Brazilian innovations in cognitive computing encouraged IBM to establish a cooperative agreement with FAPESP through the Research Partnership for Technological Innovation program (PITE). IBM and FAPESP will each invest US$250,000 over 10 years to fund joint research conducted by universities in São Paulo and IBM’s Brazilian R&D center.
A first public call for projects has already been made, and seven proposals were approved in March this year. These include projects that aim to automatically estimate age by voice signal processing, studies on advanced machine learning, development of inference and learning techniques for probabilistic logic programs, descriptions and solutions for spatial games, and language processing with mirror neurons.
Watson cognitive services have been used in the Brazilian financial sector since 2015, when bank Bradesco adopted the system for its internal call center. First, IBM’s Brazilian laboratory had to enter the Portuguese language, with all its regional nuances, onto Watson. The bank then fed its data on work routines and Bradesco products into the system, enabling it to produce answers to more than 200,000 questions about 59 bank products and services. In 2016, Banco do Brasil began using the system for its customers online, where 60% of the bank’s transactions are performed. Customers can perform 144 different transactions using the system.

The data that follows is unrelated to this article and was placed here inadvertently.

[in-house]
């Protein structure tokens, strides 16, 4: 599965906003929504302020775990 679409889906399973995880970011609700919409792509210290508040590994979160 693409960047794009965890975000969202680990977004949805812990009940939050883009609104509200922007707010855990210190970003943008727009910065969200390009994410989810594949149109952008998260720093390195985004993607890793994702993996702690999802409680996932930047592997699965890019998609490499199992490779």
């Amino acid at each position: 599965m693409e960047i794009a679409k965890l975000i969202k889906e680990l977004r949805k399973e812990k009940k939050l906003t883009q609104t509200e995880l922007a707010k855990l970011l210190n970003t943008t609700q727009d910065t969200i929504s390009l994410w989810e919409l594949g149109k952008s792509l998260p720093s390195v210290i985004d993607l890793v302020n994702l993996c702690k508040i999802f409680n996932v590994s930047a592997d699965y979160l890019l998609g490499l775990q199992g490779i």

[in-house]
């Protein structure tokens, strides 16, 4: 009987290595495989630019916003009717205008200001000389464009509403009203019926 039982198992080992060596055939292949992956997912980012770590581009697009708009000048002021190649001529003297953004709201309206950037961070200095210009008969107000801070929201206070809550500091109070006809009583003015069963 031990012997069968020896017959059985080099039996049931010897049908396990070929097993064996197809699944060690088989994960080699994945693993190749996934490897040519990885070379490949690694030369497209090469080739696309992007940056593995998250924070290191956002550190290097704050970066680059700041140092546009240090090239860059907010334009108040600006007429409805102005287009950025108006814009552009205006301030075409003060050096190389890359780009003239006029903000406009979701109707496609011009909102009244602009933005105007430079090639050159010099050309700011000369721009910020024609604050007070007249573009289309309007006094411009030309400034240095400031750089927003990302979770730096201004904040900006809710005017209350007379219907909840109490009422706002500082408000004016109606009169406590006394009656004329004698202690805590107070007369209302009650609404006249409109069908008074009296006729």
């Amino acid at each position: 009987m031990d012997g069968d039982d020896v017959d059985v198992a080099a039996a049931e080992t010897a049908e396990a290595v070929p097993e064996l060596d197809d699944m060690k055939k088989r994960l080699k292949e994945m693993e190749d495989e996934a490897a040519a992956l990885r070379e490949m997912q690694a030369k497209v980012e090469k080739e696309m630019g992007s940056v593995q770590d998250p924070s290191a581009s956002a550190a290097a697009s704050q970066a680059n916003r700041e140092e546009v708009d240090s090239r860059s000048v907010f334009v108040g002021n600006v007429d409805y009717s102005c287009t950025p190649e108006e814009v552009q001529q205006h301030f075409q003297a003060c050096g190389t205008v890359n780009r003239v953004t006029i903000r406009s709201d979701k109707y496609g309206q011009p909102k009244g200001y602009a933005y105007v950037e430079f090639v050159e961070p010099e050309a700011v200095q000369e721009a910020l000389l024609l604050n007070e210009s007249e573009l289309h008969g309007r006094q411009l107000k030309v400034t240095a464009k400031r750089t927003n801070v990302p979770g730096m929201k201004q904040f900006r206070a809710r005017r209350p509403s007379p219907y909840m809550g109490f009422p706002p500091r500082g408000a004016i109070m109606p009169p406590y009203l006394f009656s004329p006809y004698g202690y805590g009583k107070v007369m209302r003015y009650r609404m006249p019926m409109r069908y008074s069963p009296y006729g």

Watson is also being utilized in healthcare. An initiative is under development at the Mãe de Deus Cancer Hospital in Porto Alegre, Rio Grande do Sul. Márcia Ito, an IBM scientist working in the health sector, says that the Watson for Oncology solution will allow physicians to enter clinical information about their patients on the system, such as medical history and exam results, and the program will present treatment options based on global scientific evidence. “It is a clinical decision support system. But the physician will always have the final say,” says Márcia.